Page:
Even if the localization project passes this legal challenge, the policy risks being seen as a forceful, protectionist exercise that will cause the country to lose its attractiveness in the eyes of the international community. “In my opinion, the localization project is a badly applied good idea,” said Deniz Demir, general manager of Dem İlaç. “The MOH should be more lenient if the goals of the localization policy are to be accomplished without being seen as too autocratic. The localization policy should be carried out in a way that speaks positively of Turkey and makes the country more attractive for investors and multinationals alike,” he concluded.

Turkey is not the only country to have decreed localization efforts. Russia, Brazil and even the United States have over the years adopted policies aimed at bolstering local production over imported goods. Pointing at the United State’s long-waged tariffs battle with China, countries around the world see a precedent to protect domestic production at the risk of being accused of protectionism.

In the meantime, multinationals operating in Turkey have few options but to support the policy. “We believe that localization is an important initiative for local pharma industry producers and the country’s economy. Today, 90 of every 100 boxes of Daiichi Sankyo’s products that reach patients in Turkey are manufactured in our country,” shared Fatih Yedikardeş, general manager of Daiichi-Sankyo, a Japanese global pharma innovator with a competitive edge in oncology. Sanofi, which has invested over US$1 billion in Turkey, does not relate its investment to the localization policy: “Irrespective of the policy, we have put our faith in Turkey”, said Cem Öztürk, GM of Sanofi Turkey.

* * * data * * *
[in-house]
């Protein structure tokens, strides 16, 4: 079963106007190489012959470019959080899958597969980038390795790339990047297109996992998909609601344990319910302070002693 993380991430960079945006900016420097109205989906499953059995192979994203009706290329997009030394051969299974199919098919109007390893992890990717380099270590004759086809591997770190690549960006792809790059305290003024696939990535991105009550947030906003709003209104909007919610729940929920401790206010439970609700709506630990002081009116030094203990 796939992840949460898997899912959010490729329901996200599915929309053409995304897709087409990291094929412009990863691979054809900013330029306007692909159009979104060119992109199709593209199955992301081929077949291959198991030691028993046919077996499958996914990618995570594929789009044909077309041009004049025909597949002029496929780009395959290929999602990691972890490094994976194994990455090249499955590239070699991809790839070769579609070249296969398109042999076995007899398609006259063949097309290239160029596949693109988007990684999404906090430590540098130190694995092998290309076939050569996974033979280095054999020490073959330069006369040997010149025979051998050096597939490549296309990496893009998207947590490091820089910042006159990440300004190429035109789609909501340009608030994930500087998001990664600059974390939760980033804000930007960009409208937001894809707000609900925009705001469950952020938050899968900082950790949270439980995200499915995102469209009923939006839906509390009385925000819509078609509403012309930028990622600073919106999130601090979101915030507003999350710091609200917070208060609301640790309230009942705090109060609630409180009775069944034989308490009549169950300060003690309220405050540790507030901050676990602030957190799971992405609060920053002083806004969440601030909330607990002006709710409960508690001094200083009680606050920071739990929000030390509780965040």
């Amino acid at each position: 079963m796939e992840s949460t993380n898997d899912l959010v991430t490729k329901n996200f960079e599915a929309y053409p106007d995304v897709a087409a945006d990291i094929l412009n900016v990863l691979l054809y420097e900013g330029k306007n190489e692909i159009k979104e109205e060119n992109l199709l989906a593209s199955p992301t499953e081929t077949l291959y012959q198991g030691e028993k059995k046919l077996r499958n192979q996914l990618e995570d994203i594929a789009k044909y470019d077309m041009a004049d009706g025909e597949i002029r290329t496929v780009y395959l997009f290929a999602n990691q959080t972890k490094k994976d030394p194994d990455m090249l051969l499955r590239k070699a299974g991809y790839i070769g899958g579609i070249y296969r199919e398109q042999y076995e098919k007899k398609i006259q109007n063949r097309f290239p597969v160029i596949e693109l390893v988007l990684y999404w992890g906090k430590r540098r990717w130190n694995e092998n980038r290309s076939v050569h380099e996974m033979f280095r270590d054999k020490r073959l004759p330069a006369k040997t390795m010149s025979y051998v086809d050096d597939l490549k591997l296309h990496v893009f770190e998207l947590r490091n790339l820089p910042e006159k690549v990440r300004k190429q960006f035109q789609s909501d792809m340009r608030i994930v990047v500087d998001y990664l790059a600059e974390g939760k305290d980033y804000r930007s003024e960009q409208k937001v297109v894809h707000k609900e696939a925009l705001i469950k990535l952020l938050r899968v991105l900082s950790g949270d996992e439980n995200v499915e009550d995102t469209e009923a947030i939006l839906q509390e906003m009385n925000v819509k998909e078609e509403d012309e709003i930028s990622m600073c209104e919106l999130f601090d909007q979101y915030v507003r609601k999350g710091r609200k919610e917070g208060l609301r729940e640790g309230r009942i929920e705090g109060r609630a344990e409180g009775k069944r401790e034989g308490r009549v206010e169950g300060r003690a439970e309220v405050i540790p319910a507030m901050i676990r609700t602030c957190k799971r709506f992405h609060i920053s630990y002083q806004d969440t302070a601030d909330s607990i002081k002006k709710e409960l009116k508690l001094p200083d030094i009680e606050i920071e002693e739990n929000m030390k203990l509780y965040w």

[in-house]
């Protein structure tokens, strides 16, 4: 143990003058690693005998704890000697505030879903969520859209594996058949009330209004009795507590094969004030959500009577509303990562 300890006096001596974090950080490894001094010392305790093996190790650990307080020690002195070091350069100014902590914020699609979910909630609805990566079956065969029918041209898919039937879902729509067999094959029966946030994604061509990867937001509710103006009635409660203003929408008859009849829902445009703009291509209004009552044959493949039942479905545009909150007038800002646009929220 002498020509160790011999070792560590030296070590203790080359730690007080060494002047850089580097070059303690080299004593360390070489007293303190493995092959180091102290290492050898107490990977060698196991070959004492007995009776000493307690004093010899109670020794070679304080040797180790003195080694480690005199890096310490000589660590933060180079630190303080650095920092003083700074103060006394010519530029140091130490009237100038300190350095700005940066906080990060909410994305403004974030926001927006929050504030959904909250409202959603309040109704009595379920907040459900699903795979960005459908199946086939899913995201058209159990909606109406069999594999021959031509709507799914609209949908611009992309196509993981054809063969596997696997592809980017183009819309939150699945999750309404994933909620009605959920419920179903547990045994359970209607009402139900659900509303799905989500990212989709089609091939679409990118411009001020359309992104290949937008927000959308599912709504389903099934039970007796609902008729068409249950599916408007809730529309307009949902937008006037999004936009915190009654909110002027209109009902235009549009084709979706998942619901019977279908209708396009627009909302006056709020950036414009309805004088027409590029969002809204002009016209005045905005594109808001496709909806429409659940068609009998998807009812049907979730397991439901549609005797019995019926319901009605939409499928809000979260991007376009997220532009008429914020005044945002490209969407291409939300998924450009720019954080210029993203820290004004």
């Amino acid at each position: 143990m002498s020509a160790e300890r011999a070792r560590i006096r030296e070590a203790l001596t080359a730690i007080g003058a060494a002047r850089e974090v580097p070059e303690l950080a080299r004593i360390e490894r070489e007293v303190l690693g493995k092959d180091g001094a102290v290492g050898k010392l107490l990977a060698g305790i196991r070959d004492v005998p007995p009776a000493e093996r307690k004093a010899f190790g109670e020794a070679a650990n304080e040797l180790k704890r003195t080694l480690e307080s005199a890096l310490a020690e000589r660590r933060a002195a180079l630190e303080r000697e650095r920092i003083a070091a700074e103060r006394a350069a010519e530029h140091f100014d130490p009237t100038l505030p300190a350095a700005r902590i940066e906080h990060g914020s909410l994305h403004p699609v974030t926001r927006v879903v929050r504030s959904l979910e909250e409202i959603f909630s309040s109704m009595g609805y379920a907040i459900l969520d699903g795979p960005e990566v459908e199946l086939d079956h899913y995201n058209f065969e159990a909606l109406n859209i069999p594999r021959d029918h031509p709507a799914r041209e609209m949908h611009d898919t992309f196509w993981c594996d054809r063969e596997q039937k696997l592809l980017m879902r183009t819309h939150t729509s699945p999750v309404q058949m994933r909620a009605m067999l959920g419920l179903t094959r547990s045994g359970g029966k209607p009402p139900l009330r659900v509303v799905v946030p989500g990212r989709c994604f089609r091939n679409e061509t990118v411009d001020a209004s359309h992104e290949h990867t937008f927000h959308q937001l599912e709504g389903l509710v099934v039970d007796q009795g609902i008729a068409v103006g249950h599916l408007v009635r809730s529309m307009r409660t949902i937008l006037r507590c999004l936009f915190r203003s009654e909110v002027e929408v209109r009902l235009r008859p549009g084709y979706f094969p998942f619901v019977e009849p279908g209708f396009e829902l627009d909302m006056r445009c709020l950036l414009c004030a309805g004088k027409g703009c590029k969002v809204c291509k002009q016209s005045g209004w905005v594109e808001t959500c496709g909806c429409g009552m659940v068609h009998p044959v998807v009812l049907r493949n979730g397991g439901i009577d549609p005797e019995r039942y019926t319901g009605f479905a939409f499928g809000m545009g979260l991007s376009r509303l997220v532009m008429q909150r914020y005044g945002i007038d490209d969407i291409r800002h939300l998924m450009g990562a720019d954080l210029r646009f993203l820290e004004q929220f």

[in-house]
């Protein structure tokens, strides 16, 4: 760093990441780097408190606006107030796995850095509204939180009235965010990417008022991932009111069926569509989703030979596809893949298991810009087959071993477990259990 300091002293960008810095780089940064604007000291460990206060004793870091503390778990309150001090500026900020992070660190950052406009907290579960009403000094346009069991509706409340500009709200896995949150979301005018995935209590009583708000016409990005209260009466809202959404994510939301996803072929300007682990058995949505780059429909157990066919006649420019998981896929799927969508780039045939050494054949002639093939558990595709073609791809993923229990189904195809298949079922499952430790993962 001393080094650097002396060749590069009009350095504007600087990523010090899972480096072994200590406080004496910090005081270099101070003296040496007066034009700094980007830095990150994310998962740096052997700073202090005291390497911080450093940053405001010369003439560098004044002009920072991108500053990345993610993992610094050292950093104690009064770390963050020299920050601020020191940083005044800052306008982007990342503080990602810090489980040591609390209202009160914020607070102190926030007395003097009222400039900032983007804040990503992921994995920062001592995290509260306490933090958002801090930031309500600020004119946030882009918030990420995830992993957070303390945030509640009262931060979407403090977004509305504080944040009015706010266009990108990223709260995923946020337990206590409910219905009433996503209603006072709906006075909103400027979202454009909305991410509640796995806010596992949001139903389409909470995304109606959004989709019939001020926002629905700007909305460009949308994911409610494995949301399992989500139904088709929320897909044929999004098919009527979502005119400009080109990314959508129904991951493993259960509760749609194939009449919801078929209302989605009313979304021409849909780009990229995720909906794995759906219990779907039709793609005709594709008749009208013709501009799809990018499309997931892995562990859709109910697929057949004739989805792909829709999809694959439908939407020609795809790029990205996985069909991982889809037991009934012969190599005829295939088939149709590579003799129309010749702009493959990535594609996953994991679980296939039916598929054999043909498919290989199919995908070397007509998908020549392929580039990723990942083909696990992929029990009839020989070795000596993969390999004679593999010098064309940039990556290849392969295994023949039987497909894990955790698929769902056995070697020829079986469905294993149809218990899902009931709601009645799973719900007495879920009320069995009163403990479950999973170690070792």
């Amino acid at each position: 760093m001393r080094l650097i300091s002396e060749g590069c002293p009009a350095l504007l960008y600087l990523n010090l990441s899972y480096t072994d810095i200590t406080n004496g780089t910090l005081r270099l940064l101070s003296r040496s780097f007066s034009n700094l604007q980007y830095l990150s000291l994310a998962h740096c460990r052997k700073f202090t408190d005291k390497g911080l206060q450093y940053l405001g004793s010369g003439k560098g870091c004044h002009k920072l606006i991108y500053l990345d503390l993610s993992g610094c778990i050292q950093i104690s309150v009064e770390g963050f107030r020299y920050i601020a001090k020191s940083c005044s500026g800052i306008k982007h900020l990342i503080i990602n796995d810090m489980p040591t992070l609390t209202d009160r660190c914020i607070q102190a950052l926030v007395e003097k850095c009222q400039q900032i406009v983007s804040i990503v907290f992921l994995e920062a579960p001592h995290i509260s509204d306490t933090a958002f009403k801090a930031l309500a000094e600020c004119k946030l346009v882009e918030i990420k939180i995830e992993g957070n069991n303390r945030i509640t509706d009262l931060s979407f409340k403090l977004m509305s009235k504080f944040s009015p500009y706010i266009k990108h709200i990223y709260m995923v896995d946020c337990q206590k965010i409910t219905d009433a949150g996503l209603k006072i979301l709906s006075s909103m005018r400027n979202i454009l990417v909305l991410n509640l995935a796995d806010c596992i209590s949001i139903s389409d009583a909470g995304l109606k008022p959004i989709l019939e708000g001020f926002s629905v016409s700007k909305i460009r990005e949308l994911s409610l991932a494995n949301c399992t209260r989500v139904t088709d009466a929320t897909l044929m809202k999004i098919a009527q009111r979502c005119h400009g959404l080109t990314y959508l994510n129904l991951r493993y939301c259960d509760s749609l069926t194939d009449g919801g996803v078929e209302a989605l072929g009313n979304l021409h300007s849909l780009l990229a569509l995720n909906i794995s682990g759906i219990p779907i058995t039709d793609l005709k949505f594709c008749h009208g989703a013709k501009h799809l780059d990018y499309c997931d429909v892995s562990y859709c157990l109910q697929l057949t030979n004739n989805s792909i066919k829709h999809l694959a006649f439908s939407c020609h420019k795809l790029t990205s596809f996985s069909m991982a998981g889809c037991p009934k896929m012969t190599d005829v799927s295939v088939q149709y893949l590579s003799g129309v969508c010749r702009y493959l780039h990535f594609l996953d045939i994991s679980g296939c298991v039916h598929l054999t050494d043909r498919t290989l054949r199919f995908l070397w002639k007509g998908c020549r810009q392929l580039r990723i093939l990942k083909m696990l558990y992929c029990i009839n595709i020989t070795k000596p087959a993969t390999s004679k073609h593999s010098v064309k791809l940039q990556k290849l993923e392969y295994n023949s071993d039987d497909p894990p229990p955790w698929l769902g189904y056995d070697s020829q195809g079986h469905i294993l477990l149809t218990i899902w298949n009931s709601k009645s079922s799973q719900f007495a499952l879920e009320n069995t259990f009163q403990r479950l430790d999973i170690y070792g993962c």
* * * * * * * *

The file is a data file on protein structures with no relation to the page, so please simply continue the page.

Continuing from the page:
While the policy may be seen to pin local companies against multinationals, Ayça Sezer, business development director at Santa Pharma, believes the policy has brought the market closer together indirectly: “In the past, collaborations with foreign players were not easy, but today the industry is more united,” she said. Before this policy was enacted, multinationals had few reasons to partner with a local player, but the new measure makes local manufacturers indispensable in helping multinationals “localize” their products, thus increasing the traffic of partnerships. For example, Daiichi-Sankyo produces 90% of its Turkish products domestically through local manufacturer Abdi Ibrahim. However, Abdi also outsources some of its products to French multinational Sanofi. In turn, Sanofi works with Birgi Mefar, a local contract manufacturer, for its parenteral line. Connecting Turkey to even further links, Sanofi also produces the full portfolio of German big pharma Bayer.